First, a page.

There's a War on, You Know!
During the Second World War, you couldn't just walk into a shop and buy as much sugar or butter or meat as you wanted, nor could you fill up your car with gasoline whenever you liked. All these things were rationed, which meant you were only allowed to buy a small amount (even if you could afford more). The government introduced rationing because certain things were in short supply during the war, and rationing was the only way to make sure everyone got their fair share.
The Japanese attack on Pearl Harbor dramatically ended the debate over America's entrance into the war that raged around the world. As eager volunteers flooded local draft board offices ordinary citizens soon felt the impact of the war. Almost overnight the economy shifted to war production. Consumer goods now took a back seat to military production as nationwide rationing began almost immediately. In May of 1942, the U.S. Office of Price Administration (OPA) froze prices on practically all everyday goods, starting with sugar and coffee.
War ration books and tokens were issued to each American family, dictating how much gasoline, tires, sugar, meat, silk, shoes, nylon and other items any one person could buy. View a listing of all rationed items. Across the country 8000 rationing boards were created to administer these restrictions. A wartime edition of the American Woman's Cook Book contained revised recipes and gave advice on dealing with food shortages.
Types of rationing included: Uniform coupon rationing (sugar is an example) provided equal shares of a single commodity to all consumers; Point rationing provided equivalent shares of commodities by coupons issued for points which could be spent for any combination of items in the group (processed foods, meats, fats, cheese); Differential coupon rationing provided shares of a single product according to varying needs (gasoline, fuel oil); and Certificate rationing allowed individuals products only after an application demonstrated need (tires, cars, stoves, typewriters).
The first nonfood item rationed was rubber. The Japanese had seized plantations in the Dutch East Indies that produced 90% of America's raw rubber. President Roosevelt called on citizens to help by contributing scrap rubber to be recycled, old tires, old rubber raincoats, garden hose, rubber shoes, bathing caps.
The OPA established the Idle Tire Purchase Plan, and could deny mileage rations to anyone owning passenger tires not in use. Voluntary gas rationing proved ineffective and by the spring of 1942 mandatory rationing was needed. To get your classification and ration stamps, you had to certify to a local board that you needed gas and owned no more than five tires.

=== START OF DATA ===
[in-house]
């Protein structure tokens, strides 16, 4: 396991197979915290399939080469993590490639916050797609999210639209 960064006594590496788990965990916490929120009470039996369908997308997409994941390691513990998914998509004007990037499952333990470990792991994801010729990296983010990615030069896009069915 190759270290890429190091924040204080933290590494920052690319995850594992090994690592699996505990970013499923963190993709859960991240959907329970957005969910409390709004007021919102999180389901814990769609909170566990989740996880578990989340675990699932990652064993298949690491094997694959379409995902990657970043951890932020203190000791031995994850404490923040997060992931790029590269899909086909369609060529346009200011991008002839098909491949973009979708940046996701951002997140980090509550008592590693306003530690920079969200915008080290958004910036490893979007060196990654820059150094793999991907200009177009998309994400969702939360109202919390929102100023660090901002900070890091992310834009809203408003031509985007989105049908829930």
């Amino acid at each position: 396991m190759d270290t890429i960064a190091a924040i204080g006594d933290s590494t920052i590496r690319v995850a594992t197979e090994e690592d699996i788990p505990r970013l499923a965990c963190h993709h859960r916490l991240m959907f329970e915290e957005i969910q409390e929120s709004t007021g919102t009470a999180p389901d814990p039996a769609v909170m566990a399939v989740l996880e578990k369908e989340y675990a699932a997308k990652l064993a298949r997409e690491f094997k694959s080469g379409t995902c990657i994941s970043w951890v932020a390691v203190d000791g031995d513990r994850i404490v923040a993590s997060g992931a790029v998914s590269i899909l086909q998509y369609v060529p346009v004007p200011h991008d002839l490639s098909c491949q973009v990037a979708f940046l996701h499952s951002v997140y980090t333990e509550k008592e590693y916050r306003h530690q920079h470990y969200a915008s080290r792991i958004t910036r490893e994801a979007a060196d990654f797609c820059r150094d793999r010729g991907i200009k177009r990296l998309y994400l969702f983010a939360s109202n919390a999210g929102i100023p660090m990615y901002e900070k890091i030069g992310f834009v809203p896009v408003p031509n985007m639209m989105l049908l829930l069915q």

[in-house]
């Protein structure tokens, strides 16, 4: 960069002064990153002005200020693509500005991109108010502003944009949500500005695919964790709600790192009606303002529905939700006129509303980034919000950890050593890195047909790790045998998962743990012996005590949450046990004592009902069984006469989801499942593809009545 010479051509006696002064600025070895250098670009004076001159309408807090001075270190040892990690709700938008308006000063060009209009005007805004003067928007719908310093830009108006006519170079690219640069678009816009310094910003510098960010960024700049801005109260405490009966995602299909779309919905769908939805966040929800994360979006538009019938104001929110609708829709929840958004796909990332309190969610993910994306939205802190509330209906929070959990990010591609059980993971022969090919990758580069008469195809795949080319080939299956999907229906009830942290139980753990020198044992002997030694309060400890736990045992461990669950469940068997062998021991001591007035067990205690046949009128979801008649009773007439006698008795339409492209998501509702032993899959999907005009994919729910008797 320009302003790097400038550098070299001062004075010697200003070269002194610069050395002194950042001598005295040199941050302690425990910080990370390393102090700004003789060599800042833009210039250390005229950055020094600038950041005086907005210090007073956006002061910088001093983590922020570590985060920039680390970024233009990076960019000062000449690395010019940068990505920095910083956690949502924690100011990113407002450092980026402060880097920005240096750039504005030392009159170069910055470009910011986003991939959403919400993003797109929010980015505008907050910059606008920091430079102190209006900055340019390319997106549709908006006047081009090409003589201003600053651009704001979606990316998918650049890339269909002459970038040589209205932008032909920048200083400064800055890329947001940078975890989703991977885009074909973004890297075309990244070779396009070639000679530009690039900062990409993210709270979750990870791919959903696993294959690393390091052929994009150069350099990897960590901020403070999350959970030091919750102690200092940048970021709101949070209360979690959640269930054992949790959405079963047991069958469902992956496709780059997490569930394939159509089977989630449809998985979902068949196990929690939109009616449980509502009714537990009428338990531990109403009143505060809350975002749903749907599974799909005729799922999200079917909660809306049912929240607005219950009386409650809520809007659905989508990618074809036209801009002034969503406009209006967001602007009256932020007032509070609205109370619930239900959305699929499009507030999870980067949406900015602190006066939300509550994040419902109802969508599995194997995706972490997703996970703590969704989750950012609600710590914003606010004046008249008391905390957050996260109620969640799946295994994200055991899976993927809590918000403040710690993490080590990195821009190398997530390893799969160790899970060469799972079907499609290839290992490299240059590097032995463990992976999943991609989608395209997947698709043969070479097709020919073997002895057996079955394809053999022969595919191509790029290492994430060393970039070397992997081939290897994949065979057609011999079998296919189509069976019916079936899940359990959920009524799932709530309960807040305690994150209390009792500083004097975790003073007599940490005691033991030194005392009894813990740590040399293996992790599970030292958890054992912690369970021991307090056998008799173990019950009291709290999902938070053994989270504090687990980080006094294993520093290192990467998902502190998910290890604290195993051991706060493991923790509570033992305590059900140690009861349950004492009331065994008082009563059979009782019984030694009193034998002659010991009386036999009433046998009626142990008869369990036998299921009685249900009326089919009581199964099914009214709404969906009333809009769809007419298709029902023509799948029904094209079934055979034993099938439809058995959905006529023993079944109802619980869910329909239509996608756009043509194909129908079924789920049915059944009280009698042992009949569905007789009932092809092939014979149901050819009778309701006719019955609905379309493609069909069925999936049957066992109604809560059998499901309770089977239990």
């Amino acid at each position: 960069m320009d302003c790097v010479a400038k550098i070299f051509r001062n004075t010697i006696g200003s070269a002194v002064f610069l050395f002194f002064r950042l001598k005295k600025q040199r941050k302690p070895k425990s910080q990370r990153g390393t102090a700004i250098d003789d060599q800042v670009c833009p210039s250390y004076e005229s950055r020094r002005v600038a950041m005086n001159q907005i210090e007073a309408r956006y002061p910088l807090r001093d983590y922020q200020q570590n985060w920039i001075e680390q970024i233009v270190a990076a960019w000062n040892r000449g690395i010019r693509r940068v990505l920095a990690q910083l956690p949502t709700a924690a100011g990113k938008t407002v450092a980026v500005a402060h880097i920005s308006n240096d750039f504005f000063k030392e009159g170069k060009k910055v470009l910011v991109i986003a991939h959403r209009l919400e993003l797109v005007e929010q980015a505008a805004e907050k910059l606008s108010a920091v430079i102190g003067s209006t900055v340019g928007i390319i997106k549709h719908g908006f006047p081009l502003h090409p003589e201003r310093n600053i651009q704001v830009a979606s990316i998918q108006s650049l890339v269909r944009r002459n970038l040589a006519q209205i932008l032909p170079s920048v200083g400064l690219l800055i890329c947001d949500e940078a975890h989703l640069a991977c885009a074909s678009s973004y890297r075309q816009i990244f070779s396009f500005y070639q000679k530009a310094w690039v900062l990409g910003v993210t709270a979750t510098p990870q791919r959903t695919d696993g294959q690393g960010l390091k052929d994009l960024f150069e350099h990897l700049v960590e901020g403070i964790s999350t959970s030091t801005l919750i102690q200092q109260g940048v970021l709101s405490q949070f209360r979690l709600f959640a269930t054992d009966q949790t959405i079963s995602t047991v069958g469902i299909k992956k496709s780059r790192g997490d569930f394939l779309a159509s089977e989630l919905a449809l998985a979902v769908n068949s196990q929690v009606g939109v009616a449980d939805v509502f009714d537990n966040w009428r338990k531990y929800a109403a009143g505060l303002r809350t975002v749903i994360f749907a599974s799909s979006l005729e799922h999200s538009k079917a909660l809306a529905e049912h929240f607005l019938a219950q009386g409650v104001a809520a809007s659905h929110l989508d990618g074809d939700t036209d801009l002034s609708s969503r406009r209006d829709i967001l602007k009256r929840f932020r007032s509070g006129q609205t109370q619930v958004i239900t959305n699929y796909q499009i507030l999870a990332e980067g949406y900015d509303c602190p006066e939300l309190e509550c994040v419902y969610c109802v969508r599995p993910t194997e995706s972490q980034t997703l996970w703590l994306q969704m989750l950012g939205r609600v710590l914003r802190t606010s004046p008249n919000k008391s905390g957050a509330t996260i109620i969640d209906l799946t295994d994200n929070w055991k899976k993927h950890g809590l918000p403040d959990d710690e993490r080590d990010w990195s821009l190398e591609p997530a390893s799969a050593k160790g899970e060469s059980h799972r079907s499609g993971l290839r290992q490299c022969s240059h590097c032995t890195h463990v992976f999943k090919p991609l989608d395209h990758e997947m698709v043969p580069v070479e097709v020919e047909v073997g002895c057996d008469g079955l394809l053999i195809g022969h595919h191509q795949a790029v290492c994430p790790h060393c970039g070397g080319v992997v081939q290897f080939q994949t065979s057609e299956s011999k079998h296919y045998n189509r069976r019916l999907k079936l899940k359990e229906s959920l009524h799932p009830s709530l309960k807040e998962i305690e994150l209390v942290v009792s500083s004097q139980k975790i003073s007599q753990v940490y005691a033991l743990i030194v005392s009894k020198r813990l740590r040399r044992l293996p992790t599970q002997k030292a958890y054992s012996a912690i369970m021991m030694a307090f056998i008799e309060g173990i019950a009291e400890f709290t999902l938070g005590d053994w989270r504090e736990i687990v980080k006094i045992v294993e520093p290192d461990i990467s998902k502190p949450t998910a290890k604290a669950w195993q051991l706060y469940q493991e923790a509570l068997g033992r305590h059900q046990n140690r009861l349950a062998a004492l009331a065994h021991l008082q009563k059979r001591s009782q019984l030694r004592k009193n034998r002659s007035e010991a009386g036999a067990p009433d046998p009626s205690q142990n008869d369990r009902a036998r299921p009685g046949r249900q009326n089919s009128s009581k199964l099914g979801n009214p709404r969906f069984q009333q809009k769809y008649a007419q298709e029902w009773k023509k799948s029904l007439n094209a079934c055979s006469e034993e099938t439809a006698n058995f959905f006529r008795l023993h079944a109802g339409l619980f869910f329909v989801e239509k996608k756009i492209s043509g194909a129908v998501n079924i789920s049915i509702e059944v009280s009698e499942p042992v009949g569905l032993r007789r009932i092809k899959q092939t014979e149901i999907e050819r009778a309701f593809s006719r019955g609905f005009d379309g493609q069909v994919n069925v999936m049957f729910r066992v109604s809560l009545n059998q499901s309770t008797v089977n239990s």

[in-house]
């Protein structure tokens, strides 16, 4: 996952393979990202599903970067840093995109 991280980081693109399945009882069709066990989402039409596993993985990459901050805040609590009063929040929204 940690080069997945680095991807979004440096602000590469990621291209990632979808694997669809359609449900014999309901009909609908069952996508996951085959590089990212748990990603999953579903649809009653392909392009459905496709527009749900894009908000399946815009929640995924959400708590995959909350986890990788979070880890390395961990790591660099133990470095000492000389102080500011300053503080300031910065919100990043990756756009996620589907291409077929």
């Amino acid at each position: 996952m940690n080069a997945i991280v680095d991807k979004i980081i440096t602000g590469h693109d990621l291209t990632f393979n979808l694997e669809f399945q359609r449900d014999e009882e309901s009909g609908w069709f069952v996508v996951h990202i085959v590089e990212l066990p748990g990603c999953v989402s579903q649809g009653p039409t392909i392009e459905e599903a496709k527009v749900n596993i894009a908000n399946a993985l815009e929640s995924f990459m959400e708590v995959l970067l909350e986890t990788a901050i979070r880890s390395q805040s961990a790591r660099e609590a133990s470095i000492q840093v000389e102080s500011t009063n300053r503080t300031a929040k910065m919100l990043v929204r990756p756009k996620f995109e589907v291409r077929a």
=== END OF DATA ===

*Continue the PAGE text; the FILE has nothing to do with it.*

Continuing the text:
The following is from An Emergency Statement to the People of the United States published by the U.S. War Production Board in the Des Moines Register on April 20, 1942.
The steel industry has been rapidly stepping up its production..., but we need to get production up to the industry's full capacity of 90,000,000 tons - a total equal to the output of the rest of the world combined. This volume of production cannot be attained or increased unlesss an additional 6,000,000 tons of scrap iron and steel is obtained promptly. We are faced with the fact that some steel furnaces have been allowed to cool down and that many of them are operating from day to day and hand to mouth, due only to the lack of scrap.
The rubber situation is also critical. In spite of the recent rubber drive, there is a continuing need for large quantities of scrap rubber. We are collecting every possible pound from the factories, arsenals and shipyards; we are speeding up the flow of material from automobile graveyards; we are tearing up abondoned railroad tracks and bridges, but unless we dig out an additional 6,000,000 tons of steel and great quantities of rubber, copper, brass, zinc and tin, our boys may not get all the fighting weapons they need in time... Even one old shovel will help make 4 hand grenades.
The national maximum Victory Speed was 35 miles an hour, and driving clubs or carpools were encouraged. The main idea was to conserve rubber, not gasoline. The interior side of the sticker issued for the car's windshield instructed the driver on this point. Every citizen, military or civilian, was to do their part. Even in the popular Warner Brothers cartoons, Daffy Duck exhorts the audience to Keep it under 40! Bugs Bunny's plunging airplane halts just before impact, out of gas as a consequence of the `A' sticker on its windshield.
War Ration Book One - 1942
The following is a set of instructions that came with every ration book: